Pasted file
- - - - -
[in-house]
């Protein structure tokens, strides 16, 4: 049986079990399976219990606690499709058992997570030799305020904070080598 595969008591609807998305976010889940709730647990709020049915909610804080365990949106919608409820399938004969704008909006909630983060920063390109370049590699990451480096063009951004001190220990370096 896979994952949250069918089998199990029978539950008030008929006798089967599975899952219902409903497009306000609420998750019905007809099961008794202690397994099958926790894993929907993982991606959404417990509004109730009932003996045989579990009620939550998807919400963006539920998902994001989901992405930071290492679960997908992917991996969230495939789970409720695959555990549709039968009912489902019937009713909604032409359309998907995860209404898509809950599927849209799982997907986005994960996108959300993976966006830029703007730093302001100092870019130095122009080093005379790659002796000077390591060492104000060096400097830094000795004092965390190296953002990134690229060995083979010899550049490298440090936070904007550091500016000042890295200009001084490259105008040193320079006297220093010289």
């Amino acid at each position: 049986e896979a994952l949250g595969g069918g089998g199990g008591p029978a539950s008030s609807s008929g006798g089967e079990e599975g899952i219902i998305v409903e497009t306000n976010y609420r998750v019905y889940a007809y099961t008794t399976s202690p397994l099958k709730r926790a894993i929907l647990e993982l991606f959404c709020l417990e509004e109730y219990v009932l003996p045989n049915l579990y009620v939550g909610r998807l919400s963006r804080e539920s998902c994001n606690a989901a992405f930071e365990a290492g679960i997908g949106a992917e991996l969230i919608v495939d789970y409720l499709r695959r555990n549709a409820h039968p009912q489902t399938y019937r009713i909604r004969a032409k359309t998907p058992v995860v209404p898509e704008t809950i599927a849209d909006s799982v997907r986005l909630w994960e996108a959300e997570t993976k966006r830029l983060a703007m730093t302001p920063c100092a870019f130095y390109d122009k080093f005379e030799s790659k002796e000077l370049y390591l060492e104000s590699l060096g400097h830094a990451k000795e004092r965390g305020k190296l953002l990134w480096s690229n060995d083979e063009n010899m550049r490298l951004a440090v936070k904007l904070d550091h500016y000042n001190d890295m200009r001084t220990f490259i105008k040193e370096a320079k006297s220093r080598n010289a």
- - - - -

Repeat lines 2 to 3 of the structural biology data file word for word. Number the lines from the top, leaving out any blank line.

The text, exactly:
């Protein structure tokens, strides 16, 4: 049986079990399976219990606690499709058992997570030799305020904070080598 595969008591609807998305976010889940709730647990709020049915909610804080365990949106919608409820399938004969704008909006909630983060920063390109370049590699990451480096063009951004001190220990370096 896979994952949250069918089998199990029978539950008030008929006798089967599975899952219902409903497009306000609420998750019905007809099961008794202690397994099958926790894993929907993982991606959404417990509004109730009932003996045989579990009620939550998807919400963006539920998902994001989901992405930071290492679960997908992917991996969230495939789970409720695959555990549709039968009912489902019937009713909604032409359309998907995860209404898509809950599927849209799982997907986005994960996108959300993976966006830029703007730093302001100092870019130095122009080093005379790659002796000077390591060492104000060096400097830094000795004092965390190296953002990134690229060995083979010899550049490298440090936070904007550091500016000042890295200009001084490259105008040193320079006297220093010289």
């Amino acid at each position: 049986e896979a994952l949250g595969g069918g089998g199990g008591p029978a539950s008030s609807s008929g006798g089967e079990e599975g899952i219902i998305v409903e497009t306000n976010y609420r998750v019905y889940a007809y099961t008794t399976s202690p397994l099958k709730r926790a894993i929907l647990e993982l991606f959404c709020l417990e509004e109730y219990v009932l003996p045989n049915l579990y009620v939550g909610r998807l919400s963006r804080e539920s998902c994001n606690a989901a992405f930071e365990a290492g679960i997908g949106a992917e991996l969230i919608v495939d789970y409720l499709r695959r555990n549709a409820h039968p009912q489902t399938y019937r009713i909604r004969a032409k359309t998907p058992v995860v209404p898509e704008t809950i599927a849209d909006s799982v997907r986005l909630w994960e996108a959300e997570t993976k966006r830029l983060a703007m730093t302001p920063c100092a870019f130095y390109d122009k080093f005379e030799s790659k002796e000077l370049y390591l060492e104000s590699l060096g400097h830094a990451k000795e004092r965390g305020k190296l953002l990134w480096s690229n060995d083979e063009n010899m550049r490298l951004a440090v936070k904007l904070d550091h500016y000042n001190d890295m200009r001084t220990f490259i105008k040193e370096a320079k006297s220093r080598n010289a």